Neighbours are extending their detached property, adding a bedroom above the garage and extending out behind the garage. They showed us CAD plans and it didn't seem a problem. We didn't object. However the building is too close for comfort to our own detached property so much so that if we wanted to put scaffolding up - we couldn't. The builder told me he changed the plans because it was bigger than it is now and assures us it will not overhang into our boundary but it is making me uneasy. It feels too close for comfort and if he went off plan once.!! The couple said I wouldn't have a leg to stand on now if I wanted to lodge a complaint and as far as they're concerned they've done everything right. Is there anything I can do?

Our Response:
If the plans show the build is within the boundary and the builders do not stick to the plans, talk to your planning department.
ProblemNeighbours - 11-May-18 @ 3:44 PM
Neighbours are extending their detached property, adding a bedroom above the garage and extending out behind the garage. They showed us CAD plans and it didn't seem a problem. We didn't object. However the building is too close for comfort to our own detached property so much so that if we wanted to put scaffolding up - we couldn't. The builder told me he changed the plans because it was bigger than it is now and assures us it will not overhang into our boundary but it is making me uneasy. It feels too close for comfort and if he went off plan once....!! The couple said I wouldn't have a leg to stand on now if I wanted to lodge a complaint and as far as they're concerned they've done everything right. Is there anything I can do?
Sooz - 10-May-18 @ 6:00 PM
Hi, just started work on a single level extension, and the builders have had to stop work, due to the neighbors foundations for their extension being too thin. (It’s a party wall) What does this mean, and what should I do next? Many thanks.
Vinnie - 23-Apr-18 @ 11:09 PM
We’re private owners mid terrace between housing association homes. Works started to add external insulation; we knew nothing of this but didn’t feel it an issue. No party wall agreement despite housing association saying they posted one. Things escalated quickly with unprofessional workmen, intimidating, using our land as access, blocking path as trying to exit. Rubbish thrown in our skip, plus cigarette butts etc. all over drive. Escalated when our flat roof of extension was used as cut through and work station. Staring through windows at me. Downpipe torn from our guttering causing huge overflow and issues. Temporary downpipe for neighbour located over our boiler flue resulting in flood. Then building (rendering) over 2 metres into our boundary wall blocking cabling etc. When reported torn down without permission leaving damage. Fibres from insulation cut at site of locating so debris in our home. Severe allergic reactions. How do we deal with this?!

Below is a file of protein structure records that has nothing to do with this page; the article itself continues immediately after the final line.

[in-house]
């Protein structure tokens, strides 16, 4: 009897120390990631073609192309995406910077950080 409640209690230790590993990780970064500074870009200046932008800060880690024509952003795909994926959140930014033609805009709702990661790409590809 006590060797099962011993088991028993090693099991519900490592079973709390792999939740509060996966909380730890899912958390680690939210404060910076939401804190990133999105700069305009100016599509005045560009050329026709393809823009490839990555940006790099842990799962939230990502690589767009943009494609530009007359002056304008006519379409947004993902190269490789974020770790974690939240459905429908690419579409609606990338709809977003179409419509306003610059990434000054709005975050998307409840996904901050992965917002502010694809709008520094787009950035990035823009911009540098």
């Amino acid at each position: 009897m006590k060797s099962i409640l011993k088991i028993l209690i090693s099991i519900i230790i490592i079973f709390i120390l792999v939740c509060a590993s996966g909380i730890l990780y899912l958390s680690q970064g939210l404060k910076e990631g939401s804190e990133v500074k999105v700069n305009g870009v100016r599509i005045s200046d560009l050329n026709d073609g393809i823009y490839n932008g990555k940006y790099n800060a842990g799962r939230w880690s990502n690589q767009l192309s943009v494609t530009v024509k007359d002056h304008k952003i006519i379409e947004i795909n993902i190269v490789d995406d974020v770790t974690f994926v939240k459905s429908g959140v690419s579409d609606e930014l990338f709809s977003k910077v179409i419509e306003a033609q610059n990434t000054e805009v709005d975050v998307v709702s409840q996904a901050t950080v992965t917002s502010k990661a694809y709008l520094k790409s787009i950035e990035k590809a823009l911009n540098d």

Lauza55 - 19-Apr-18 @ 10:26 PM
funnynannaa - Your Question:
Hi me and my neighbour have a water leak caused by problems with the party wall above roof. we are both in agreement but we have been given different solutions by builders/roofers that we have called in to quote. one roofer told us that it might be a problem if we take it down altogether make good and tille like a few other properties have in our road. he seemed to think it would be something to do with fire regs and that surveyers for prospective buyers might want it to be reinstigated. obviously we want to do it properly first time. there is a chimney but that would stay. any ideas thanks.

Our Response:
We can't really help with this. It might be worth giving your local council's building control officer a call and asking them - they will be able to advise on any fire regs/building regs issued.
ProblemNeighbours - 17-Apr-18 @ 12:42 PM